By Patricia Healy, CFA
Has The Municipal Credit Cycle Plateaued?
Many positive indicators suggest that the municipal credit cycle has yet to plateau. Upgrades continue to outpace downgrades; the US economy is still growing; federal tax reform boosted revenues in fiscal 2018; and rainy day funds or reserve levels in many localities are strong. However, pressures continue to confront municipalities. Pension burdens and retiree healthcare costs continue to rise, while infrastructure underinvestment and affordability of living in cities, along with rapidly changing technology, are among the other challenges. These and other factors are discussed in our Nov. 19th commentary, "Is the Municipal Market Sleepy?! Pension Doomsday?" (see here). More recently, the limit on deductibility of state and local taxes, along with higher mortgage rates, seems to have driven down or slowed home price appreciation in some areas, and that trend could reduce property tax growth in the future. John Mousseau mentions this in his recent commentary here. Stable may be the catchword for municipal credit over the near- to mid-term, which could indicate a plateau.
Moody's recently released outlooks for state (Dec. 5) and local government credit (Dec. 6) over the next 12-18 months and considers them stable. Moody's projects that states will see tax revenue increases of 3.5% to 4.5% in 2019, reflecting continued but slowing growth. Moody's notes that this projection, if realized, would represent the tenth consecutive annual tax revenue increase. The outlook factors in continued spending pressure to fund pensions and retiree healthcare costs as well as anticipated pressure to increase education and Medicaid spending. The outlook anticipates, as a result of improved investment returns, a reduction in increases in the funded status of pension plans, a projection that may not materialize unless the market recovers. (See David Kotok's "Stock Market and Tariff Truce," here.)
With regard to federal funding, Moody's outlook does not foresee large changes in spending for education and Medicaid. However, Medicaid, at 29.7% of state spending according to the National Association of State Budget Officers' 2018 State Expenditure Report, is the largest and fastest-growing segment of state spending, at 7.3%. The stable outlook takes into consideration the buildup of adequate reserves by most states, which could provide a cushion and flexibility to manage through an economic downturn or changes in federal spending. The December 14th ruling by the US District Court in Fort Worth, Texas, held that the Affordable Care Act (ACA) is unconstitutional because of the individual mandate. However, the decision is expected to be appealed, and the case is ultimately expected to head to the US Supreme Court, while the law would remain in effect during the process. Thus, Moody's anticipates that the decision will not have immediate credit implications for states, hospitals, or health insurers. Full repeal of the ACA would mean reduced federal spending on Medicaid and subsidies to individuals. Those states that expanded Medicaid would be most affected. Alternatively, there could be a partial repeal of the ACA or no repeal at all.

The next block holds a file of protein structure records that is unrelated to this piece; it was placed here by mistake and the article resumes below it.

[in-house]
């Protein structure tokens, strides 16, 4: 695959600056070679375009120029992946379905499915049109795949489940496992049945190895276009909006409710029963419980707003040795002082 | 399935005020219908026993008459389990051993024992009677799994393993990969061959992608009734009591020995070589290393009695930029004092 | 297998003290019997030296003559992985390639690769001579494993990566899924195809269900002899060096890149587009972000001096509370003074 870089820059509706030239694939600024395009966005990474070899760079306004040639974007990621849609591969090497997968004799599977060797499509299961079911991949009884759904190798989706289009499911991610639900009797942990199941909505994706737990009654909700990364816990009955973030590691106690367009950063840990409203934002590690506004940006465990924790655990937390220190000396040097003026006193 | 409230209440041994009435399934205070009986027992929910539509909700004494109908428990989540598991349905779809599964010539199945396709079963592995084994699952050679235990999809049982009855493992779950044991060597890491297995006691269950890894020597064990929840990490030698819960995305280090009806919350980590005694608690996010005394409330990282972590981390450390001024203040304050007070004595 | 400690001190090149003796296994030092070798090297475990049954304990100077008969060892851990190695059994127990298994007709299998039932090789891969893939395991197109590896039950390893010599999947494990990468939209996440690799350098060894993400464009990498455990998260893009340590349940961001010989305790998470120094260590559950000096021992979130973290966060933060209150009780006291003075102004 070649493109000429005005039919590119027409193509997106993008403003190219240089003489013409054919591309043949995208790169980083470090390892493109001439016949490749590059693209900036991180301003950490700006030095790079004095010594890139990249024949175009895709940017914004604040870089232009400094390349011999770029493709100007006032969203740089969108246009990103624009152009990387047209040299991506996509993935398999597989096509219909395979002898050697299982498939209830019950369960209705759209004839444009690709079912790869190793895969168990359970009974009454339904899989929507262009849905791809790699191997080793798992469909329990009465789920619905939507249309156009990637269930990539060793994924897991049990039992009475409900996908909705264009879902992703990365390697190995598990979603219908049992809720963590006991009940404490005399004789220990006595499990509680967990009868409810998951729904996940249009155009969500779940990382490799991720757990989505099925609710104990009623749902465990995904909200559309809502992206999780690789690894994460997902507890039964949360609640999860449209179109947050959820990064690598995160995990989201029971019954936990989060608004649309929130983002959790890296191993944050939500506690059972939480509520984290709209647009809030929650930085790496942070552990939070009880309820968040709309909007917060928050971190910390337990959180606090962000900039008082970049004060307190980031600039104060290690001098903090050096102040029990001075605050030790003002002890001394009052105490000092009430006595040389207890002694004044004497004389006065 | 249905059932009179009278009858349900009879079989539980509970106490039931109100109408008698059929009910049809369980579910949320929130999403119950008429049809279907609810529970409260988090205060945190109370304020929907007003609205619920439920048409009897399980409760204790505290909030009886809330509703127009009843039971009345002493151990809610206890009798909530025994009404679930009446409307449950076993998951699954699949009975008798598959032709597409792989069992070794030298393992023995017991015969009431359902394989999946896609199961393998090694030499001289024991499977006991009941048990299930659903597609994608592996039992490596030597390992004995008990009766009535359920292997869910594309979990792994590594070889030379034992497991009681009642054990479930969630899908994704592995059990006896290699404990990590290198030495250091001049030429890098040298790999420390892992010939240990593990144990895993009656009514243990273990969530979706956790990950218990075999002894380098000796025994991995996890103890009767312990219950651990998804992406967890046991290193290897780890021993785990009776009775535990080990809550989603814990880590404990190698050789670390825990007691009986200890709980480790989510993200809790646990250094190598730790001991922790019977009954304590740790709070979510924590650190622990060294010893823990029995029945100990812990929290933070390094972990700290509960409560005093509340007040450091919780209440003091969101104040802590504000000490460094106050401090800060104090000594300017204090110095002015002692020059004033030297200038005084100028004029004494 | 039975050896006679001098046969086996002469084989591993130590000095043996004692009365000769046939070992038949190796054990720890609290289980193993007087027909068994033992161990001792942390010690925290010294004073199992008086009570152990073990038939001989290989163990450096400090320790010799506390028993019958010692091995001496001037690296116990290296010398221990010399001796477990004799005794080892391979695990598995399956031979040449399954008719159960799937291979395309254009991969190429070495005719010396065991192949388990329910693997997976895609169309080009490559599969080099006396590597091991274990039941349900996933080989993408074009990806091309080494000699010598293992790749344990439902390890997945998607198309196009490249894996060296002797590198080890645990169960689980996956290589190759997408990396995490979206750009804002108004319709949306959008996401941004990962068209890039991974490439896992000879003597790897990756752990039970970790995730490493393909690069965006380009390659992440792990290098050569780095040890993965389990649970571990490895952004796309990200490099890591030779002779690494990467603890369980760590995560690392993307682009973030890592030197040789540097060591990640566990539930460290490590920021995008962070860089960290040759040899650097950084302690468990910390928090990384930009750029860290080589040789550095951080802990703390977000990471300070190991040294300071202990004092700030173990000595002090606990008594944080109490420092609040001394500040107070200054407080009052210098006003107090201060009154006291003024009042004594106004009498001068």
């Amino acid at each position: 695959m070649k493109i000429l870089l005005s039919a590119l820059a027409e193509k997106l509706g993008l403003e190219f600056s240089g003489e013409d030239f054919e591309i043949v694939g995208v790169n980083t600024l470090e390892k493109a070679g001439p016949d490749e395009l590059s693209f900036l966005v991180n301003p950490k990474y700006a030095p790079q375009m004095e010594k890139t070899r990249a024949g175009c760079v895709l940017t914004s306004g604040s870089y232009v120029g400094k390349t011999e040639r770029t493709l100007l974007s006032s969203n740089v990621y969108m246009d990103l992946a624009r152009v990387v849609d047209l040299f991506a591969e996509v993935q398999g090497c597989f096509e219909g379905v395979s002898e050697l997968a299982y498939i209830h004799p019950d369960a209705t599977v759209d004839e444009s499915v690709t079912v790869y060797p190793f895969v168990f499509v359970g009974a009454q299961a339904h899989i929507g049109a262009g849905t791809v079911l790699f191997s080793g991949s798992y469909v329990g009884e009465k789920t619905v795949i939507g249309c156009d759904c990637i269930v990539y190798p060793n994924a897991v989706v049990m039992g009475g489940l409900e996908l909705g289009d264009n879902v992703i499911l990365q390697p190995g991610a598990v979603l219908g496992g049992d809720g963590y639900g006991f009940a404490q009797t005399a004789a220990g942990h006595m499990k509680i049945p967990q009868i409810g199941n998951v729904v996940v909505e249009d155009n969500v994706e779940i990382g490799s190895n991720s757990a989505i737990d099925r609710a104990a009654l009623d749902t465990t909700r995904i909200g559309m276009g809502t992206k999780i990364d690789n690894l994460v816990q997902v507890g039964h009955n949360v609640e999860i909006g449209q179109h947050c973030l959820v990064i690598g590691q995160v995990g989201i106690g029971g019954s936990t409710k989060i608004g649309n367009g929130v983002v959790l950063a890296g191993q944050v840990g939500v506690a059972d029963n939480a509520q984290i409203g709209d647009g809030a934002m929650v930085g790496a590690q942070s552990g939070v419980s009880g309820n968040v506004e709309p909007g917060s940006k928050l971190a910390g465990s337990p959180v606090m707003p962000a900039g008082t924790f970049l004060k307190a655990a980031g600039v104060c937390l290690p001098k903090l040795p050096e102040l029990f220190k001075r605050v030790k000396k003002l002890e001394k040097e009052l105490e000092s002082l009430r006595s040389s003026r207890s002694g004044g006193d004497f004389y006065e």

Moody's stable outlook for local governments projects modest growth of 2-3% in property tax revenue and a 3% increase in total revenue, including sales and use taxes and state funding in 2019. Property tax revenues grew 3.7% in 2017 because many people paid their 2018 taxes early. Spending pressure is expected, mostly from increases in the personnel costs necessary for the management of pension and healthcare issues, as well as a need to have competitive salaries and benefits. Moody's notes that most cities, counties, and school districts hold healthy reserves to manage through a downturn.
Of course, there are some states, such as Illinois, New Jersey, and Connecticut, and some cities that have outsized burdens and management and budgeting issues. Their lower ratings reflect those challenges.
Following two quarters of high activity (see our Q3 commentary), the only state rating actions this quarter were the downgrade of the State of Vermont by Moody's from Aaa to Aa1 and the revision of two state outlooks by Moody's. The State of Vermont's downgrade reflects low growth prospects from an aging population, coupled with relatively high debt as compared with GDP and with shortfalls in funding for post-employment benefits. However, the still-high rating reflects a solid financial position and strong management. S&P has rated Vermont AA+ since 2000. Moody's revised the State of North Dakota's outlook to stable from negative as a result of progress towards structural balance coupled with rapid restoration of reserves as the economy and revenues continue to recover from the 2016 energy recession. Recent declines in oil prices will likely result in some economic and revenue volatility; however, the state's energy economy and financial reserves are well-positioned to weather some short-term disruptions at this time. Also, Moody's revised the outlook for Mississippi to stable from negative to reflect stabilization of revenue and economic trends and a resumption of deposits to the rainy day fund. The outlook also incorporates the expected continuance of conservative fiscal management, which will help manage elevated debt levels and potential future revenue weakness.